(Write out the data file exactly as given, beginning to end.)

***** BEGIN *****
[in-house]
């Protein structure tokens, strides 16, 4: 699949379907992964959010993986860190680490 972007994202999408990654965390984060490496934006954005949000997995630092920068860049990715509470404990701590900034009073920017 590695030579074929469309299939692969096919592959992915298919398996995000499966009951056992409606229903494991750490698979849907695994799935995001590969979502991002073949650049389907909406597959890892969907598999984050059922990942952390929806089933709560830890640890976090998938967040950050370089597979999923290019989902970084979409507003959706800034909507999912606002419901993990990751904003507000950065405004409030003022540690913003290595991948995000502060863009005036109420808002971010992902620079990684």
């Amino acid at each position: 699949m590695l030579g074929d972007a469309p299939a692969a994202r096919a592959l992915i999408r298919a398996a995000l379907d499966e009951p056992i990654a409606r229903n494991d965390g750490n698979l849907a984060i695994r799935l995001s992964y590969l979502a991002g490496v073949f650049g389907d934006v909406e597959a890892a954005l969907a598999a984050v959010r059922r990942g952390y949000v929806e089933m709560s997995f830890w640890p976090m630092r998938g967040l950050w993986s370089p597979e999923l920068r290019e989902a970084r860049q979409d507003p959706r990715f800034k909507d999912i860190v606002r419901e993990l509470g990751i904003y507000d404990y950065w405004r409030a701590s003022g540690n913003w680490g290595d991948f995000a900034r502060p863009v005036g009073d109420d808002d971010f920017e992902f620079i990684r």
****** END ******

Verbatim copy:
[in-house]
């Protein structure tokens, strides 16, 4: 699949379907992964959010993986860190680490 972007994202999408990654965390984060490496934006954005949000997995630092920068860049990715509470404990701590900034009073920017 590695030579074929469309299939692969096919592959992915298919398996995000499966009951056992409606229903494991750490698979849907695994799935995001590969979502991002073949650049389907909406597959890892969907598999984050059922990942952390929806089933709560830890640890976090998938967040950050370089597979999923290019989902970084979409507003959706800034909507999912606002419901993990990751904003507000950065405004409030003022540690913003290595991948995000502060863009005036109420808002971010992902620079990684």
């Amino acid at each position: 699949m590695l030579g074929d972007a469309p299939a692969a994202r096919a592959l992915i999408r298919a398996a995000l379907d499966e009951p056992i990654a409606r229903n494991d965390g750490n698979l849907a984060i695994r799935l995001s992964y590969l979502a991002g490496v073949f650049g389907d934006v909406e597959a890892a954005l969907a598999a984050v959010r059922r990942g952390y949000v929806e089933m709560s997995f830890w640890p976090m630092r998938g967040l950050w993986s370089p597979e999923l920068r290019e989902a970084r860049q979409d507003p959706r990715f800034k909507d999912i860190v606002r419901e993990l509470g990751i904003y507000d404990y950065w405004r409030a701590s003022g540690n913003w680490g290595d991948f995000a900034r502060p863009v005036g009073d109420d808002d971010f920017e992902f620079i990684r």